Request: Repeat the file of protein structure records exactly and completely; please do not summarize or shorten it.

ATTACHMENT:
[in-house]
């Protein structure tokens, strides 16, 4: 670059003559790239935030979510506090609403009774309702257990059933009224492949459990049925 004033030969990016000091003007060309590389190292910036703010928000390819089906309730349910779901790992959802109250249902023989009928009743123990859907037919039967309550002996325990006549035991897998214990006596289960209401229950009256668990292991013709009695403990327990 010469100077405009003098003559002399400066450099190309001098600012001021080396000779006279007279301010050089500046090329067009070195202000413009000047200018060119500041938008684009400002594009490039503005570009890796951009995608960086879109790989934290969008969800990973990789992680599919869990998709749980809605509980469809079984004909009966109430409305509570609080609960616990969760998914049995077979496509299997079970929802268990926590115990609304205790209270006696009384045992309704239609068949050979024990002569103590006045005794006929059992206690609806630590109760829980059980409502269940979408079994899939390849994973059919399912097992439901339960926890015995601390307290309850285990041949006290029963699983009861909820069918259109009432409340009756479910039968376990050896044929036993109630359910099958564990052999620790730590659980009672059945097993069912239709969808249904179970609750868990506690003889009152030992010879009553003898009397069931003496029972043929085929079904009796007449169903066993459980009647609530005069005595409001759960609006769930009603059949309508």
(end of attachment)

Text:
[in-house]
């Protein structure tokens, strides 16, 4: 670059003559790239935030979510506090609403009774309702257990059933009224492949459990049925 004033030969990016000091003007060309590389190292910036703010928000390819089906309730349910779901790992959802109250249902023989009928009743123990859907037919039967309550002996325990006549035991897998214990006596289960209401229950009256668990292991013709009695403990327990 010469100077405009003098003559002399400066450099190309001098600012001021080396000779006279007279301010050089500046090329067009070195202000413009000047200018060119500041938008684009400002594009490039503005570009890796951009995608960086879109790989934290969008969800990973990789992680599919869990998709749980809605509980469809079984004909009966109430409305509570609080609960616990969760998914049995077979496509299997079970929802268990926590115990609304205790209270006696009384045992309704239609068949050979024990002569103590006045005794006929059992206690609806630590109760829980059980409502269940979408079994899939390849994973059919399912097992439901339960926890015995601390307290309850285990041949006290029963699983009861909820069918259109009432409340009756479910039968376990050896044929036993109630359910099958564990052999620790730590659980009672059945097993069912239709969808249904179970609750868990506690003889009152030992010879009553003898009397069931003496029972043929085929079904009796007449169903066993459980009647609530005069005595409001759960609006769930009603059949309508």